Hello friends. I’m not sure there is a hotter winery among our list members than Southard.
[Note: I’ve made the mistake on several occasions of saying that it was the glowing prose in Paul Gregutt’s blog that first introduced me to Southard, but the truth is, one of our list members (B.B. – you know who you are) had brought a bottle of Southard Riesling into the old warehouse months before that blog post.]
Now that we’ve corrected the record on that front, let me say that it’s no surprise that this winery has become so popular. Start with the fruit material, much of which comes from Lawrence Vineyard, a terrific Royal Slope site farmed by Scott Southard’s cousins. Then add lots of old school winemaking (foot-stomping, whole cluster). And finally tack on the tariffs, which are pretty damned low for the quality of the juice inside.
We’ve helped the Southard folks rapidly deplete both their 2010 Red Wine and their 2010 Syrah. Now that those are sold out, Scott is rolling into his 2011 Red, which we have today. And in addition, we’ve been offered a bonus parcel: the last little bit of a bottle-aged Roussanne that is going to make white wine lovers on our list swoon with delight.
2011 Southard Red Wine Columbia Valley
This has just been released and hit Seattle, and we don’t want to waste any time, because the production of this year’s Red is exceptionally low (150 cases). With all the restaurants that glass poured the 2010 likely looking to move into the 2011, I suspect sales pressures are going to be high on this one.
This 72/28 blend of Syrah and Zinfandel is a tale of two vineyards, a tale of two slopes. The first is the Royal Slope, not yet an AVA (although I expect that to happen soon) and one of the hottest (in terms of buzz) areas for Syrah in Washington right now. It is the home to Lawrence Vineyard (location here), which comprises about half of the Syrah in the 2011 Red. First planted out in 2003, Lawrence is a high-elevation site, ranging from 1400’-1600’, and Syrah from there has been really well-received (including the 09 Southard Lawrence Vineyard Syrah; $25 and 93pts Paul Gregutt in Wine Enthusiast).
Down one slope is the Wahluke, a more established area and already an AVA of its own. At the top of the Wahluke Slope we find Stonetree Vineyard (location here), the source of the remaining Syrah and all the Zinfandel in this bottle, and one of the hottest (in terms of temperature) sites in Washington, important in a cool vintage like 2011. It’s a poorly-held secret that Stonetree was the source for most of the Columbia Crest Reserve Cabernet Sauvignon that was #1 on Wine Spectator’s 2009 Top 100 list. It’s a special vineyard, becoming more important with each passing vintage, and it’s one of only a handful of sites in Washington that can successfully ripen a thermophilic variety like Zinfandel.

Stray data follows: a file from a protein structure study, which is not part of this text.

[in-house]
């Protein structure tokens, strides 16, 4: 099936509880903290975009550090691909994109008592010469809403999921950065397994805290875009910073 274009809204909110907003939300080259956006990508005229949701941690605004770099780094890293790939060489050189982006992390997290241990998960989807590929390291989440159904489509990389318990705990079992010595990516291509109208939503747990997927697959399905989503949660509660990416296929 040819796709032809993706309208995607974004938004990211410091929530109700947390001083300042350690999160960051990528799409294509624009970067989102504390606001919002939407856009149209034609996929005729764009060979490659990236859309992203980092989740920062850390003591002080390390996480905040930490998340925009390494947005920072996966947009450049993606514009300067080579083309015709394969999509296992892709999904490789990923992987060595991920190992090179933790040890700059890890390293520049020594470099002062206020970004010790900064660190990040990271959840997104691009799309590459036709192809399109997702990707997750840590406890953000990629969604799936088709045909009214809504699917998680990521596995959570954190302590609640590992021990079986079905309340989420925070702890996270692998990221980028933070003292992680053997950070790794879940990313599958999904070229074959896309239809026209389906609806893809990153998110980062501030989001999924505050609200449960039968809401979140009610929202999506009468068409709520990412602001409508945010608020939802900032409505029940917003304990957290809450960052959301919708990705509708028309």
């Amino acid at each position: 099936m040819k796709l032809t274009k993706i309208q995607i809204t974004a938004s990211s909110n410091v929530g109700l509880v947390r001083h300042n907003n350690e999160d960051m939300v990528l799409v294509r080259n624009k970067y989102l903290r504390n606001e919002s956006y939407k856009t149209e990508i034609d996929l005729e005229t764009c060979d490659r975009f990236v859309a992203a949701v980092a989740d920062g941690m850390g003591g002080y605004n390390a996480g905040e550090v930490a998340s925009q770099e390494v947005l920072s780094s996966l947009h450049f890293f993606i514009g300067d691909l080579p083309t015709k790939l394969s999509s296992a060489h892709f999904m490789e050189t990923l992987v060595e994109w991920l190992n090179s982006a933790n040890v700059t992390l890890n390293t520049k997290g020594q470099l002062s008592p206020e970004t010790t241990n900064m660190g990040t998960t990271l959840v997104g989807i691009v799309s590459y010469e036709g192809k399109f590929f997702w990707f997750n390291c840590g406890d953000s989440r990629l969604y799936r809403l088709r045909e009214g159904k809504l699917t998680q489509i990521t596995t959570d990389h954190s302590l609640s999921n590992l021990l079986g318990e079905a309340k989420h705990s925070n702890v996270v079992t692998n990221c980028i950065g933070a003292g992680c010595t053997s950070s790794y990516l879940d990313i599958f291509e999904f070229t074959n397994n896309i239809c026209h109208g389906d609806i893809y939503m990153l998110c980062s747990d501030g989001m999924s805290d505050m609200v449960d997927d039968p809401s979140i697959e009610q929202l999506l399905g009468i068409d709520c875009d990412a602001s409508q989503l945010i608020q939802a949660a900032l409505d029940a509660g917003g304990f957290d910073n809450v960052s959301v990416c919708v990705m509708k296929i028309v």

The combination is marvelous, with the Zin adding welcome richness and heft to a lean year like 2011. The nose begins with fig, black cherry, mocha, and a lovely leafy/smoky peat note. In the mouth, there is plenty of Zinfandel character despite its low percentage, with its trademark brambly fruit and tomato paste notes. In the mouth this is plump, generous, a near perfect balance of salty savories and rich fruits that coats the palate. The finish goes on and on, impressive indeed for a wine at this tariff. Scott Southard has seemed really dialed in these past few vintages, and this is another effort that is going to impress.
2009 Southard Roussanne Lawrence Vineyard
We bought out the entire remaining parcel of this in western Washington, so it’s already in our warehouse, and once it’s gone, it’s gone.
Oh what a treat to taste a Washington white with some bottle age, and Roussanne is a grape that responds well to a little extended time in bottle. Those of you who jumped on Maison Bleue’s 09 Roussanne that we’ve previously offered will know what I mean, but that one was $28.99 ($25.99 TPU). Southard’s version comes entirely from Lawrence Vineyard, and Rand Sealey gave it a nice review way back in summer 2011:
Review of Washington Wines (Rand Sealey): “($20); [REVIEW TEXT WITHHELD]. 18.5/20pts.”
The wine has doubtless evolved a bit since then, but the review still speaks to the quality. I was really seduced by this one, which was done half in stainless steel, half in neutral barrel. The nose combines nectarine and melon fruit, fennel frond, and the lovely nuttiness that Roussanne takes on with some time in bottle (my notes say almond and nougat). Full bodied, this is a total palate-stainer of a white, offering a delightful mix of nut and mineral and lemon oil and apricot. It’s plump for certain, as Roussanne in a warm year will be, but vibrant too. Drinking beautifully right now, I’d guess this still has several years of fascinating life ahead.
No clue on reorder prospects for the Red, so let’s open that one up to first come first served with no upper limit, and that one should arrive in about a week. Our stash of Roussanne is already in the warehouse, and for that one, let’s please limit order requests to 6 bottles, and we’ll do our best to fulfill all requests. Once the Red arrives, both wines will be ready for pickup or shipping during the next temperature-appropriate shipping window.